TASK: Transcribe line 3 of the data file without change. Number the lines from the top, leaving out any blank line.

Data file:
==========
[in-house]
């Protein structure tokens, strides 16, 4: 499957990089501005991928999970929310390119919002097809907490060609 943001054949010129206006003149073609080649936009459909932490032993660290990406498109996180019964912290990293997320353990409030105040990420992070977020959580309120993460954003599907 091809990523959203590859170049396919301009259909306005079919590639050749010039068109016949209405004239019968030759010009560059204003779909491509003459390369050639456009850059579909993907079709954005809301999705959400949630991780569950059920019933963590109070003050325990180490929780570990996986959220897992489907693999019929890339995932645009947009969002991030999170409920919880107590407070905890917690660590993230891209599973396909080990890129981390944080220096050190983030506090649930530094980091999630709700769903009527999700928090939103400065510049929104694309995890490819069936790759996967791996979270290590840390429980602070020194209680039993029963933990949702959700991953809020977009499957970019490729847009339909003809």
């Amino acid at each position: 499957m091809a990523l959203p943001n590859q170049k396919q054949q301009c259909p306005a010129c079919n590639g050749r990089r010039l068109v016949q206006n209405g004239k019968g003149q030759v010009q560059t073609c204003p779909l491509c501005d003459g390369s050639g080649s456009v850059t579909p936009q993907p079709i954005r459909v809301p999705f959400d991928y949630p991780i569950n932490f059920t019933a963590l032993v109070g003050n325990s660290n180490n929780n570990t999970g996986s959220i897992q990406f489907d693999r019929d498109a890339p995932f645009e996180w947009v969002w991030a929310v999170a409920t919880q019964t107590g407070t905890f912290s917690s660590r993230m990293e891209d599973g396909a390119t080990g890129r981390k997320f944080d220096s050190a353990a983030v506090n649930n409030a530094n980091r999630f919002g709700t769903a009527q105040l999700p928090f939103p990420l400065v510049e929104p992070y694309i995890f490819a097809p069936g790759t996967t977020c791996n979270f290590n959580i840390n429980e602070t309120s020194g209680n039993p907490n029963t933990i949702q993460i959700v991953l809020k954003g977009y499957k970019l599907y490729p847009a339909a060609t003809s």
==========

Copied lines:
């Amino acid at each position: 499957m091809a990523l959203p943001n590859q170049k396919q054949q301009c259909p306005a010129c079919n590639g050749r990089r010039l068109v016949q206006n209405g004239k019968g003149q030759v010009q560059t073609c204003p779909l491509c501005d003459g390369s050639g080649s456009v850059t579909p936009q993907p079709i954005r459909v809301p999705f959400d991928y949630p991780i569950n932490f059920t019933a963590l032993v109070g003050n325990s660290n180490n929780n570990t999970g996986s959220i897992q990406f489907d693999r019929d498109a890339p995932f645009e996180w947009v969002w991030a929310v999170a409920t919880q019964t107590g407070t905890f912290s917690s660590r993230m990293e891209d599973g396909a390119t080990g890129r981390k997320f944080d220096s050190a353990a983030v506090n649930n409030a530094n980091r999630f919002g709700t769903a009527q105040l999700p928090f939103p990420l400065v510049e929104p992070y694309i995890f490819a097809p069936g790759t996967t977020c791996n979270f290590n959580i840390n429980e602070t309120s020194g209680n039993p907490n029963t933990i949702q993460i959700v991953l809020k954003g977009y499957k970019l599907y490729p847009a339909a060609t003809s």